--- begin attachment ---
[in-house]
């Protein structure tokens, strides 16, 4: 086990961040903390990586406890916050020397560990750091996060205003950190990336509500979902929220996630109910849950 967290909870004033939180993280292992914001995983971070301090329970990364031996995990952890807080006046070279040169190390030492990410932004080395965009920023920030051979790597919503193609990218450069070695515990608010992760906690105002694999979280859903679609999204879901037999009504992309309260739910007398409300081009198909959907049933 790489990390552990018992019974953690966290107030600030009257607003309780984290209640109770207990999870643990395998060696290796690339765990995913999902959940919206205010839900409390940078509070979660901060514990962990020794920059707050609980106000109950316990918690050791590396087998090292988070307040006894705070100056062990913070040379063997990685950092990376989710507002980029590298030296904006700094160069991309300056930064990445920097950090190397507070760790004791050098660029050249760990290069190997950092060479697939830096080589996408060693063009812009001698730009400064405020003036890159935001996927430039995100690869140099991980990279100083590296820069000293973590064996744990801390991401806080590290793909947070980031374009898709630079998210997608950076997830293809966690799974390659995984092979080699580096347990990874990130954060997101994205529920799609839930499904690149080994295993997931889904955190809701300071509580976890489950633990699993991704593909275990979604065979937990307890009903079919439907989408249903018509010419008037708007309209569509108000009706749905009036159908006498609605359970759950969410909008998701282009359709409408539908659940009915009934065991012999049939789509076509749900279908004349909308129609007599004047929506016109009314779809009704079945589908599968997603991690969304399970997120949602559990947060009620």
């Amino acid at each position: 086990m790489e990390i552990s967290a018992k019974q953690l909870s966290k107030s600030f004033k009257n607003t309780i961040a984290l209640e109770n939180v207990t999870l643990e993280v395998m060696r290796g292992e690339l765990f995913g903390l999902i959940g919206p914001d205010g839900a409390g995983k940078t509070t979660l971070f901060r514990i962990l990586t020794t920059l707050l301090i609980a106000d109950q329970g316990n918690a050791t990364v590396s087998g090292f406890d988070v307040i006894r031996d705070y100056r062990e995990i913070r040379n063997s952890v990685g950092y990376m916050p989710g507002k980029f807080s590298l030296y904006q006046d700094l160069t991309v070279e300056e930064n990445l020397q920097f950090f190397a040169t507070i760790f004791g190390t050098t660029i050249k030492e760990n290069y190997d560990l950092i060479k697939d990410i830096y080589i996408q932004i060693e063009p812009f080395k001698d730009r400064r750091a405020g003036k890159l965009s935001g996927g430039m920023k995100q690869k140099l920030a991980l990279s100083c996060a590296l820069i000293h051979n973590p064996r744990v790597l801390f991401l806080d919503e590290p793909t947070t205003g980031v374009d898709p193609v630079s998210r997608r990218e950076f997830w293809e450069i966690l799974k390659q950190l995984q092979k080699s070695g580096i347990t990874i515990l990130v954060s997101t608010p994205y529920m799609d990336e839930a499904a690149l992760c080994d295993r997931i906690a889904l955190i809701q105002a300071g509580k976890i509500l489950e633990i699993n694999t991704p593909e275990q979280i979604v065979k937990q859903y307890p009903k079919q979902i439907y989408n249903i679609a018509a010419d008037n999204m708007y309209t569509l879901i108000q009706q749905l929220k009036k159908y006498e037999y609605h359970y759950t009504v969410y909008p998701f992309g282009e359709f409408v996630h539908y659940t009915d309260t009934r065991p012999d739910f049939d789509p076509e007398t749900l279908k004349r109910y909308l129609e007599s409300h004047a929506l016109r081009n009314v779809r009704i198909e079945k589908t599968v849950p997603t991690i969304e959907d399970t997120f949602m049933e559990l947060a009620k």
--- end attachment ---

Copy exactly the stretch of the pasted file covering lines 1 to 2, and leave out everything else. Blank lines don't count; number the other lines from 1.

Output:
[in-house]
């Protein structure tokens, strides 16, 4: 086990961040903390990586406890916050020397560990750091996060205003950190990336509500979902929220996630109910849950 967290909870004033939180993280292992914001995983971070301090329970990364031996995990952890807080006046070279040169190390030492990410932004080395965009920023920030051979790597919503193609990218450069070695515990608010992760906690105002694999979280859903679609999204879901037999009504992309309260739910007398409300081009198909959907049933 790489990390552990018992019974953690966290107030600030009257607003309780984290209640109770207990999870643990395998060696290796690339765990995913999902959940919206205010839900409390940078509070979660901060514990962990020794920059707050609980106000109950316990918690050791590396087998090292988070307040006894705070100056062990913070040379063997990685950092990376989710507002980029590298030296904006700094160069991309300056930064990445920097950090190397507070760790004791050098660029050249760990290069190997950092060479697939830096080589996408060693063009812009001698730009400064405020003036890159935001996927430039995100690869140099991980990279100083590296820069000293973590064996744990801390991401806080590290793909947070980031374009898709630079998210997608950076997830293809966690799974390659995984092979080699580096347990990874990130954060997101994205529920799609839930499904690149080994295993997931889904955190809701300071509580976890489950633990699993991704593909275990979604065979937990307890009903079919439907989408249903018509010419008037708007309209569509108000009706749905009036159908006498609605359970759950969410909008998701282009359709409408539908659940009915009934065991012999049939789509076509749900279908004349909308129609007599004047929506016109009314779809009704079945589908599968997603991690969304399970997120949602559990947060009620």